• Surf II (Vinegar Syndrome) Blu-ray Review

    Released by: Vinegar Syndrome
    Released on: May 29th, 2021.
    Director: Randall M. Badat
    Cast: Eddie Deezen, Lnida Kerridge, Terry Kiser, Eric Stoltz, Jeffrey Rogers, Lyle Waggoner, Peter Isacksen
    Year: 1983
    Purchase From Vinegar Syndrome

    Surf II – Movie Review:

    A sequel to a movie that never existed in the first place 1983’s Surf II is like a beach movie mixed with a Troma movie all filtered through the semi-raunchy lens of the eighties teen sex comedy movies that were all the rage during that decade.

    The plot, such as it is, revolves around Chuck (Eric Stoltz) and Bob (Jeffrey Rogers), a couple of teenaged surfers who notice that a few of their friends have started acting strangely, almost as if they’ve been turned into zombies somehow. A few subplots that don’t go anywhere and a little bit of poking around town later, they learn that their dads, who work for the Buzzz Cola Company (long before The Simpsons featured a similarly named product!), are dumping toxic waste into the soda they distribute on behalf of an angry nerd named Menlo Schwartzer (Eddie Deezen) who was wronged by the cool kids a while back. Since then, he’s turned his nerdy girlfriend Sparkle (Linda Kerridge) into a hot chick and figured out a way to control the surfers he hates so much.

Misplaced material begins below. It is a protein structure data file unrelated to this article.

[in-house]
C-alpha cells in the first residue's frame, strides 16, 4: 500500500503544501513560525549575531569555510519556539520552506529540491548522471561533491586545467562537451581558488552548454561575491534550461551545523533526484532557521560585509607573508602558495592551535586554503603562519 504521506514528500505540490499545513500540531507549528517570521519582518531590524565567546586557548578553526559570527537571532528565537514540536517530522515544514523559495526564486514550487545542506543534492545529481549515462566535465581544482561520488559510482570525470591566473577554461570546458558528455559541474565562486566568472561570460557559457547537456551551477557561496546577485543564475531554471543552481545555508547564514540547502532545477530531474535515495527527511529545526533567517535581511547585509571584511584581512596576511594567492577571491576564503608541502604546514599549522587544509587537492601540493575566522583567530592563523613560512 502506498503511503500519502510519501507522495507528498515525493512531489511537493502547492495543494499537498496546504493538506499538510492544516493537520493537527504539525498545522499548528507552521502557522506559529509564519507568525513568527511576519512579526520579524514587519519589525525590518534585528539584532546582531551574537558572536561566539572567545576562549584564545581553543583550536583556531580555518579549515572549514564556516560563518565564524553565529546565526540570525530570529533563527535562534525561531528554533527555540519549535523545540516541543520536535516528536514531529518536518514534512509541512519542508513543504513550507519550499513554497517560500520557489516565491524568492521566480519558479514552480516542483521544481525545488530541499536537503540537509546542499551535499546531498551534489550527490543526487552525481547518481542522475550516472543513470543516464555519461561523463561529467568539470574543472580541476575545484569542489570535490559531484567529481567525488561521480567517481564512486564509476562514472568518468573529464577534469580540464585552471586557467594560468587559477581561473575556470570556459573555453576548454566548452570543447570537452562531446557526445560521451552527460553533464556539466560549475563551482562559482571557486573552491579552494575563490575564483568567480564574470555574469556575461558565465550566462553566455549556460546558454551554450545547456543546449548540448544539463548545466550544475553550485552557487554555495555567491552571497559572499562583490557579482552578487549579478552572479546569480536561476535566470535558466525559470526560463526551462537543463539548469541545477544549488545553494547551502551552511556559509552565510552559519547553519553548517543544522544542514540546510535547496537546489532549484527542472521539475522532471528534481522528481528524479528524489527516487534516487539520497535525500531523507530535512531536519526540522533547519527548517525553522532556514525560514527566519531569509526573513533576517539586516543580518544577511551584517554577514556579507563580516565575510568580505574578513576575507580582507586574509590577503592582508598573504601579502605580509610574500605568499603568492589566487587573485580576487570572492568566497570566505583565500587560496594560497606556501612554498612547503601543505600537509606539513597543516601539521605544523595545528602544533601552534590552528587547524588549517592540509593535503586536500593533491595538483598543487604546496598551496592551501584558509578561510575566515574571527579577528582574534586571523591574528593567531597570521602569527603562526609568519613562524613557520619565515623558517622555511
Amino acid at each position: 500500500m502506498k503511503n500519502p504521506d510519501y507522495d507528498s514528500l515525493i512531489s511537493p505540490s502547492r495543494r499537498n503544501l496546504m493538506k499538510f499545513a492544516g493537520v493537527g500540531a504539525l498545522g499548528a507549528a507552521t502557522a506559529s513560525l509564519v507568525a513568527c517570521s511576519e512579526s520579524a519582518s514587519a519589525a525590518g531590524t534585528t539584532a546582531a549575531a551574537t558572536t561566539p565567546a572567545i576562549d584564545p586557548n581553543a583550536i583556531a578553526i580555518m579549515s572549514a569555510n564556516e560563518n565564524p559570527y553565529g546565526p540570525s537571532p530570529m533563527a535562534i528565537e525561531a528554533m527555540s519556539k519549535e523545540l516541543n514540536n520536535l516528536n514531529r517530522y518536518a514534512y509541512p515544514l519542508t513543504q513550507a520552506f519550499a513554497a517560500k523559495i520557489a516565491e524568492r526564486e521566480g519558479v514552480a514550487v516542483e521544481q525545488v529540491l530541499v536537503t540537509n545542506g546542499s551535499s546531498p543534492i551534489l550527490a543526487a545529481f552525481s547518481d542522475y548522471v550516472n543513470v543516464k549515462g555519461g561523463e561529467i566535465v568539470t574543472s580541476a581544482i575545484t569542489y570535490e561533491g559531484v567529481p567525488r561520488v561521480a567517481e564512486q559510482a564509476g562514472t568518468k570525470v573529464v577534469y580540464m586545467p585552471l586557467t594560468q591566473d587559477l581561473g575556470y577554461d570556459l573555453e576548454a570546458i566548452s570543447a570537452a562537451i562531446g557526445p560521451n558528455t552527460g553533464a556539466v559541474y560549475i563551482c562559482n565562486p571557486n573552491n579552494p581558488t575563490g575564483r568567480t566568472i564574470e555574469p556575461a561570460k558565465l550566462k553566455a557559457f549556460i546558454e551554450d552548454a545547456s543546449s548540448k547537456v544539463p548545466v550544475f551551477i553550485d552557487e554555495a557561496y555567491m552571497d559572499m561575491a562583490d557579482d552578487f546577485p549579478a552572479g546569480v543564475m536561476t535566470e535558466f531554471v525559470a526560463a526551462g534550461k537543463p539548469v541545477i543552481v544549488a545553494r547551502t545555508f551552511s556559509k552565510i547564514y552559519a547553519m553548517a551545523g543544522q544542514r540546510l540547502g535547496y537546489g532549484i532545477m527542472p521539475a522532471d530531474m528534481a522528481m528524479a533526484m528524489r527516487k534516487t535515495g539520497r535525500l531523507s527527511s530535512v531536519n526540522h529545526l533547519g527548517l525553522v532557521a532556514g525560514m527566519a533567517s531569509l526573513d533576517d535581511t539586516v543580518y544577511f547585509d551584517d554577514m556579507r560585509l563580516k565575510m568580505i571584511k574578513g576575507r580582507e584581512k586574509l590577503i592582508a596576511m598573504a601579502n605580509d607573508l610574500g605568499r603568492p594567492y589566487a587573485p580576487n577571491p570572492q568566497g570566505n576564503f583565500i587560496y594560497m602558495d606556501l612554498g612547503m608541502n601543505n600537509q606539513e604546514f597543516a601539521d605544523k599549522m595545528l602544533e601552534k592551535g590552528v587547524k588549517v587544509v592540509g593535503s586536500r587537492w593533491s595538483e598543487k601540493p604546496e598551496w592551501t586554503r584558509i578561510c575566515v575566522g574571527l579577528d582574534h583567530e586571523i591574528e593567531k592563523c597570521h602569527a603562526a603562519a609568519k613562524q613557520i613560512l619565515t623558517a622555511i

Local cops – Chief Boyardee (Lionel Waggoner) and Deputy Underwear (Ron Palillo) – aren’t any help so, teaming up with their ditzy girlfriends Lucinda Sue (Lindy Sue O'Finley) and Cindy Lou (Corinne Bohrer) they enlist the aid of the local high school science teacher named Beaker (Peter Isacksen) to crack the case and ensure that the annual surfing competition goes off without a hitch!

    Far dumber than that brief plot synopsis can possibly make it sound, Surf II cares not enough logic, consistency or even plotting. Rather, it’s an ‘everything and the kitchen sink’ type of film, one that is constantly throwing things against the wall to see if they’ll stick. More often than not, they do not stick, but a few land pretty nicely (Beaker is frequently very funny and Deezen does his thing with an unreal amount of ‘zany’ enthusiasm). There are a few running jokes that are ground into the dirt (the use of ‘bow bow’ and ‘can you relate?’) being the two most obvious examples, but then, the film features a cameo from Dick Dale, the undisputed king of surf guitar, and supporting work from Ruth Buzzi and Cleavon Little , so it’s hard not to like it. The cast are a big part of what makes this as fun to watch as it is. Young Eric Stoltz plays the long haired surfer guy pretty well, while Waggoner and Palillo are amusing as the cops. Deezen, being Deezen, doesn’t so much chew the scenery as dropping a bomb on it but you kind of want that when he’s the lead in a movie and it’s fun to see him play the bad guy.